Sailor loses lawsuit against America’s Cup champion

A New Zealand sailor whose contract was terminated by America's Cup champion Oracle Team USA was denied his request that a prototype AC45 be confiscated as a seaman’s lien against unpaid wages.

Joe Spooner filed suit in U.S. District Court for the Northern District of California, asking federal marshals to "arrest" the foiling 45-foot catamaran, which the two-time America's Cup champion is testing on San Francisco Bay. A magistrate judge denied Spooner’s request this week.

Under U.S. maritime law, a vessel can be sued in federal court and be arrested by the Marshals Service, pending the outcome of a case.

The AC45 foiling multihull is raced in the America's Cup World Series and used for America's Cup training. It is a smaller version of the AC72, which was raced in the 2013 America's Cup.

Spooner said in his filing that his contract for $25,000 a month was terminated in January without cause, according to the New Zealand sports website Stuff. He was a grinder with Oracle Team USA during its America's Cup victories in 2010 and 2013.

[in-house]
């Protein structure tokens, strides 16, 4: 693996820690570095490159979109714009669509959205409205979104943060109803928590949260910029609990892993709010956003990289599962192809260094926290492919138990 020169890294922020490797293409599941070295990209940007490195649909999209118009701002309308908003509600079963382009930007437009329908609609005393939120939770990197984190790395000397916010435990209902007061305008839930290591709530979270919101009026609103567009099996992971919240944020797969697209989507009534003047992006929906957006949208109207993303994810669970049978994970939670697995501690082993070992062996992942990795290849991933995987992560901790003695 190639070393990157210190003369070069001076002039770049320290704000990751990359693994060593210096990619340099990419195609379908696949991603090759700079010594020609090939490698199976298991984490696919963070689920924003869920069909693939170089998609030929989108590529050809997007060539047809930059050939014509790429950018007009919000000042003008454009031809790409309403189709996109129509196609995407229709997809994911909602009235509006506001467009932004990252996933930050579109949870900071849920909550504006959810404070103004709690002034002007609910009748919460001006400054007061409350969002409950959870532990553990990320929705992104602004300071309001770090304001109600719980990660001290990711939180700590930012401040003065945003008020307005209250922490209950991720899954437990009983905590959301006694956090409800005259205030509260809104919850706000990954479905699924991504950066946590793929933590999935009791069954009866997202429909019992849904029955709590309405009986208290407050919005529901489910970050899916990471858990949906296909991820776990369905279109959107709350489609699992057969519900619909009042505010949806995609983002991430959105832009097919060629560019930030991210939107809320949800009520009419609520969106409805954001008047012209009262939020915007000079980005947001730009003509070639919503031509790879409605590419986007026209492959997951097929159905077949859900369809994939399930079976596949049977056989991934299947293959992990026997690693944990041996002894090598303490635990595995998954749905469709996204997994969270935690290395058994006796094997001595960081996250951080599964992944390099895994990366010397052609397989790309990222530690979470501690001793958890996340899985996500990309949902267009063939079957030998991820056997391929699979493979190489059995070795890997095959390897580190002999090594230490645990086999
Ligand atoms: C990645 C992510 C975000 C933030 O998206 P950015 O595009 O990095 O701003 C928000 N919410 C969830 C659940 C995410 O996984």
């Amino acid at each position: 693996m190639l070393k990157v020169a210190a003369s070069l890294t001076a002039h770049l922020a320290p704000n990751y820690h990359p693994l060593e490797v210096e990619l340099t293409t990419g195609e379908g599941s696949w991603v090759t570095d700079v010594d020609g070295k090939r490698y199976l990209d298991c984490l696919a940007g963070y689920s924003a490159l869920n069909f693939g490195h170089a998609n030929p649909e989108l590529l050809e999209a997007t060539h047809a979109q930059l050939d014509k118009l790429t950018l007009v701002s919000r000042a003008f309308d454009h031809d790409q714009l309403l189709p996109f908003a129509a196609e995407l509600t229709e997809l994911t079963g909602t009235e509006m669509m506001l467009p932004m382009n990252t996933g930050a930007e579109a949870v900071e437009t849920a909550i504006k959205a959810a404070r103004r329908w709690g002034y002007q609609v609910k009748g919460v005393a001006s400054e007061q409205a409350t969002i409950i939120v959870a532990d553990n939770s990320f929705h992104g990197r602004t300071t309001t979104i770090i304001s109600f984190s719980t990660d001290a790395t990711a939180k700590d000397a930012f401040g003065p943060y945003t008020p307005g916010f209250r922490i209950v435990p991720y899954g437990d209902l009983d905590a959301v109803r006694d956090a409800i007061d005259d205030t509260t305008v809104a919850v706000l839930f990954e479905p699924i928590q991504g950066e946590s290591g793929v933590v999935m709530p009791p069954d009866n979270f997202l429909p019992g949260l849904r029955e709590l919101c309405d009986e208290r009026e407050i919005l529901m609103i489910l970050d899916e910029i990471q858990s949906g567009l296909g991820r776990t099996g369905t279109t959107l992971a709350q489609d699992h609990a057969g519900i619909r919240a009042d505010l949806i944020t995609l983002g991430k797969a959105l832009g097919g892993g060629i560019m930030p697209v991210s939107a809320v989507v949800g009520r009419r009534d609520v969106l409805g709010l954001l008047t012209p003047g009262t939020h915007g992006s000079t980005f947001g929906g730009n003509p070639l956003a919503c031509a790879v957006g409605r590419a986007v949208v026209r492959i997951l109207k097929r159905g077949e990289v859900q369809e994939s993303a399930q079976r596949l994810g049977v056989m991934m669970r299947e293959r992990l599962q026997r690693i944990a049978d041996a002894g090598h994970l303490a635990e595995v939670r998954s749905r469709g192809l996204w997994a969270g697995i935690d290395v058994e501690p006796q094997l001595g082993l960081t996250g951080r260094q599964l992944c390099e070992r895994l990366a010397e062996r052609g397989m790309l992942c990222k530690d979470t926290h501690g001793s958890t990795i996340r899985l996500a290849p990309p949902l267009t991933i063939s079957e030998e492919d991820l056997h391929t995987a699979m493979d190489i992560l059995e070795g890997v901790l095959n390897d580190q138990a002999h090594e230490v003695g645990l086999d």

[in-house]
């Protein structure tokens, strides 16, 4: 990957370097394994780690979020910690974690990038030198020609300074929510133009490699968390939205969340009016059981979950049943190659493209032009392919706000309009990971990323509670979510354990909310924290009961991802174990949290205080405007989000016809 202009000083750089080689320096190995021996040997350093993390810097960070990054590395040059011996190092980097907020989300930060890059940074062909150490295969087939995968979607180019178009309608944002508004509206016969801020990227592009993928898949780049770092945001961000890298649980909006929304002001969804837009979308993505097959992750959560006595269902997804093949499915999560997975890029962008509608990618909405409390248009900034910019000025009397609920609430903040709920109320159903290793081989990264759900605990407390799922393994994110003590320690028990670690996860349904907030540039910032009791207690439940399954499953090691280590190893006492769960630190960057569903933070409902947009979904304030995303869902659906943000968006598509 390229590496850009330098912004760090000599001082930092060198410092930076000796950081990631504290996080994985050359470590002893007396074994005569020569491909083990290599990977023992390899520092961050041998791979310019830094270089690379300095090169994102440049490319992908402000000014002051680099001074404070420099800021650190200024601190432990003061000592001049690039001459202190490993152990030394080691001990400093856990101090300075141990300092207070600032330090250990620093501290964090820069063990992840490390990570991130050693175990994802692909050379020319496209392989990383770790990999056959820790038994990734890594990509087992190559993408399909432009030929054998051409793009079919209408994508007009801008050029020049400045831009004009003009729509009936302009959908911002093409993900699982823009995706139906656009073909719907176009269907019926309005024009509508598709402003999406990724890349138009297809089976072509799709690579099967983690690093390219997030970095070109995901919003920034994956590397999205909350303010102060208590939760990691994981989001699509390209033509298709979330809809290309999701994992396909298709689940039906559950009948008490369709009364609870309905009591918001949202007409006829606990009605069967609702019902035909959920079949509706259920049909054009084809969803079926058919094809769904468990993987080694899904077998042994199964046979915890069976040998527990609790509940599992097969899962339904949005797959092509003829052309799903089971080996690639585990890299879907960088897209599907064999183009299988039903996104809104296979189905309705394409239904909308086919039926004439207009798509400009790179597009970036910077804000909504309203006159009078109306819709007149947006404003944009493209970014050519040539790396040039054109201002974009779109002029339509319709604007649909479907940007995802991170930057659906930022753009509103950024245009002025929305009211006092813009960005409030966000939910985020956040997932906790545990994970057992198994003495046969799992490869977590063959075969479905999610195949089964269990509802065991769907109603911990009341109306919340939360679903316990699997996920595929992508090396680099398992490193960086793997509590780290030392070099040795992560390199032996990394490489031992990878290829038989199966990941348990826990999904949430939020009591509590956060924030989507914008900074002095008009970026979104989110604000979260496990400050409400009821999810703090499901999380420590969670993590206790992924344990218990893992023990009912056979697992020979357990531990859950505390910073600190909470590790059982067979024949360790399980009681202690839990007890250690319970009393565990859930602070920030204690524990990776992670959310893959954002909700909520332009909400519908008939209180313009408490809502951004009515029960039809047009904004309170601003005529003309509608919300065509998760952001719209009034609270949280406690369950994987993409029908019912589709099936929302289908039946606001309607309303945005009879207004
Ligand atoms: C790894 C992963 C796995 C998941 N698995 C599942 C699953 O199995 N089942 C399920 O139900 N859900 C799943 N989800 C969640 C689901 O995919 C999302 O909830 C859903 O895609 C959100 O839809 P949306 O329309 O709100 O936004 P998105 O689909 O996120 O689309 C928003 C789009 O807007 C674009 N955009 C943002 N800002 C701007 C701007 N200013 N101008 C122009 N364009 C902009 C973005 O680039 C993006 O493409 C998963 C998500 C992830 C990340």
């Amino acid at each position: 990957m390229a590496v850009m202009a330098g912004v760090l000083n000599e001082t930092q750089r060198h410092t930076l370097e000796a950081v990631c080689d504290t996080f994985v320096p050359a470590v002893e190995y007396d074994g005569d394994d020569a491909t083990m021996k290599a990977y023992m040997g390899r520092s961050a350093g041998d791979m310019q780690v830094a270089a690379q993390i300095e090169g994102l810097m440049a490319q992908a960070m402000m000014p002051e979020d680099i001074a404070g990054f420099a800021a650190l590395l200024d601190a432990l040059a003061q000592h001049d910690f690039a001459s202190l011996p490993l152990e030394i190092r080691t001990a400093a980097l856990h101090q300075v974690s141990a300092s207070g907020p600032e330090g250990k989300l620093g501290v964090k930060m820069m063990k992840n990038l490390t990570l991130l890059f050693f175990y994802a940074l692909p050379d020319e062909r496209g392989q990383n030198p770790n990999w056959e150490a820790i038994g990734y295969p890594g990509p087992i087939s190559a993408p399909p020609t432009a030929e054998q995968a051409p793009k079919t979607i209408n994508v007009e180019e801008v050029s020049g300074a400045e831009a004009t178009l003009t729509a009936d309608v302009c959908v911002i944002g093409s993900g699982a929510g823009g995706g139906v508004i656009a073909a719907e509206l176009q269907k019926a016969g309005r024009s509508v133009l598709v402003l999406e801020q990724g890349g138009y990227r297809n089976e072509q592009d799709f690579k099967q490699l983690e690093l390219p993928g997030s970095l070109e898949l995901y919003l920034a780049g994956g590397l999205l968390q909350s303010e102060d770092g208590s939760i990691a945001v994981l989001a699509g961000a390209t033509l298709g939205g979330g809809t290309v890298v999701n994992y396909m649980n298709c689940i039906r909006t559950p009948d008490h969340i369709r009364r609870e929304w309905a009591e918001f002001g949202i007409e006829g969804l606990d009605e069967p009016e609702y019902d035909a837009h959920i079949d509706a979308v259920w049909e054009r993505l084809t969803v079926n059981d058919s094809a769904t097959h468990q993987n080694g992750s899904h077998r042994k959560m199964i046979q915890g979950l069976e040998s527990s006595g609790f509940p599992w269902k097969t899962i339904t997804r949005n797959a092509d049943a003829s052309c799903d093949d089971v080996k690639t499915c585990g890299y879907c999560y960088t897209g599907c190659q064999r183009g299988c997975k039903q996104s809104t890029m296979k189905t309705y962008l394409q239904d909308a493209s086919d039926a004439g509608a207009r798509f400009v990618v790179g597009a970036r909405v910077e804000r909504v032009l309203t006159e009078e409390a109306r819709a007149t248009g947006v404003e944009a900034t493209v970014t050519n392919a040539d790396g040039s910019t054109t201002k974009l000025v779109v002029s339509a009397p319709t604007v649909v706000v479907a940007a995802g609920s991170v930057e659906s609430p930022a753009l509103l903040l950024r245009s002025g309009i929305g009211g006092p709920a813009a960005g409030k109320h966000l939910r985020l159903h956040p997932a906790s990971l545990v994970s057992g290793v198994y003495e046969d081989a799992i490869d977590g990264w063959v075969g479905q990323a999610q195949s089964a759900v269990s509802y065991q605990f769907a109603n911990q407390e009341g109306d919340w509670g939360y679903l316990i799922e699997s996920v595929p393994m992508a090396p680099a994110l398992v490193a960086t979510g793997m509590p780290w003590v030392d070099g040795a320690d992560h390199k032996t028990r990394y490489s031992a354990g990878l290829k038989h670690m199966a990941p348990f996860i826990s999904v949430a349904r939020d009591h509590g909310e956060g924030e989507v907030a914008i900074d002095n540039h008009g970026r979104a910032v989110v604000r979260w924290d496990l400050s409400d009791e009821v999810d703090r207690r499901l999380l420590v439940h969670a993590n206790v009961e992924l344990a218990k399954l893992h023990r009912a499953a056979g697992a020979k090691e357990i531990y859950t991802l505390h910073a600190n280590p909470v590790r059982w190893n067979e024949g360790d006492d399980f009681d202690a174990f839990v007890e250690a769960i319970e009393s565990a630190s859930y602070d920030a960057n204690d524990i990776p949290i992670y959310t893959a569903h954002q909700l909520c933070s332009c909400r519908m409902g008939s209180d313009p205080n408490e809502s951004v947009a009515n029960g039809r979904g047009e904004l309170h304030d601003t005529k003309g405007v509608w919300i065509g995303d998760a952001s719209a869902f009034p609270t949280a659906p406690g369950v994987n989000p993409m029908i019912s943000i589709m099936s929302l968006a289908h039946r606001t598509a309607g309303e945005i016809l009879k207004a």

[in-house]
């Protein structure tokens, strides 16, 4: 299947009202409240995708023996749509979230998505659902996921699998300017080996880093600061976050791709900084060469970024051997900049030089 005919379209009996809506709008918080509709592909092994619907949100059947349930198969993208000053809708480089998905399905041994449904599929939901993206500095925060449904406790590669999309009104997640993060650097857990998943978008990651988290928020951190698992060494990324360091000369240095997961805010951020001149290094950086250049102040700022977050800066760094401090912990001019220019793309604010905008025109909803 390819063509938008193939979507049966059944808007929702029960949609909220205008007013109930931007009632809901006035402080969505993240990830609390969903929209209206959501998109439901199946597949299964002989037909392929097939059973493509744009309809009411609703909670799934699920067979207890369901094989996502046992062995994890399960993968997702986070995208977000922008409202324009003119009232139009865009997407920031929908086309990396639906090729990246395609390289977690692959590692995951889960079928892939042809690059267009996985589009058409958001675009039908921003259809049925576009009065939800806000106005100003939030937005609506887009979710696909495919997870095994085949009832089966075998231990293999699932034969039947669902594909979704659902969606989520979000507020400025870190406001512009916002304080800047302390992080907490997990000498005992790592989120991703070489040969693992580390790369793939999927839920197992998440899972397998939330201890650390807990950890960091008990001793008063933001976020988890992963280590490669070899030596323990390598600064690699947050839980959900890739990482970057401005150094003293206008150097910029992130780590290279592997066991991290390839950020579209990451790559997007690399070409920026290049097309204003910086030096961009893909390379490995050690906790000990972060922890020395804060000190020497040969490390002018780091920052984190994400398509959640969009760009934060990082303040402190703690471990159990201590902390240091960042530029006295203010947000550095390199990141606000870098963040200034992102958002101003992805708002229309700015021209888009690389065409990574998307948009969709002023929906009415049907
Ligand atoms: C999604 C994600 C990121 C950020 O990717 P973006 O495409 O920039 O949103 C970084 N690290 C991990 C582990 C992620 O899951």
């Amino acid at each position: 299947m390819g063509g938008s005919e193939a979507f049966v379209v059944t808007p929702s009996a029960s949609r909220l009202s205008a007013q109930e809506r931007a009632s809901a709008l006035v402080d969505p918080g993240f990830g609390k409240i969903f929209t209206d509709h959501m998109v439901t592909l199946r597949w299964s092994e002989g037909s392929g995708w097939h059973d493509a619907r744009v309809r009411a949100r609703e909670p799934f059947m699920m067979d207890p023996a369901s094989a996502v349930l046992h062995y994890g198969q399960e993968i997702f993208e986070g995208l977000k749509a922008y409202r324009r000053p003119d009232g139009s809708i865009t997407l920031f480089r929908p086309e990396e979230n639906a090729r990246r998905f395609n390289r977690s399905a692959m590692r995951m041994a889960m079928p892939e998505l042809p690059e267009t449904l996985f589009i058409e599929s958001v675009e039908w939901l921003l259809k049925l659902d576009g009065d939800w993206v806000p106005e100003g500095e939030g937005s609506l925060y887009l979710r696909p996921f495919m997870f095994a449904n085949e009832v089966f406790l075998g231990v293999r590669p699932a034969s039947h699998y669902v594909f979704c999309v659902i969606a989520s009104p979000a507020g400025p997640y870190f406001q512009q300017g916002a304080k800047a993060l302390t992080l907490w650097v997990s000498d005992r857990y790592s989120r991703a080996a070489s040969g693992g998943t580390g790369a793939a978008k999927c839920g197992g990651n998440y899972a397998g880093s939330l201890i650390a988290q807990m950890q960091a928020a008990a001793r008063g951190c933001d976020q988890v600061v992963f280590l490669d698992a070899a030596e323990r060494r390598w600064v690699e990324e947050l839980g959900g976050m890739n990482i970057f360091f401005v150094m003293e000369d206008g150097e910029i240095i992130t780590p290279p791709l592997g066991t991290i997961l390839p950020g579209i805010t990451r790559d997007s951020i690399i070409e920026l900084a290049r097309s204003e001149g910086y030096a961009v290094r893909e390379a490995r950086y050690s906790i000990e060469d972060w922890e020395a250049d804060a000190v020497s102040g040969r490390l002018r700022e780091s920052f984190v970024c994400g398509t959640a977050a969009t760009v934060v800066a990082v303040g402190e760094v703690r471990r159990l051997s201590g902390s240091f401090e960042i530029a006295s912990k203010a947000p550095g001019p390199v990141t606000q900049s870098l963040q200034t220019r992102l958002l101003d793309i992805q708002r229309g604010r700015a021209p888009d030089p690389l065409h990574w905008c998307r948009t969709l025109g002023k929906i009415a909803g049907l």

Chief Magistrate Judge Joseph Spero, in a lengthy opinion, ruled that Spooner failed to show that he was entitled to a maritime lien against the AC45 for seaman's wages, “effectively blowing Spooner’s case out of the water,” according to Boating law.com. Because Spooner was fully paid until the day that Team Oracle discharged him, he was not entitled to assert a lien for alleged future wages that had not been earned.

The lawsuit said Spooner was taking the action now because Oracle is expected to move the boat in the spring to Bermuda, which will host the America's Cup in 2017. Bermuda also will host a stop in the America's Cup World Series later this year.


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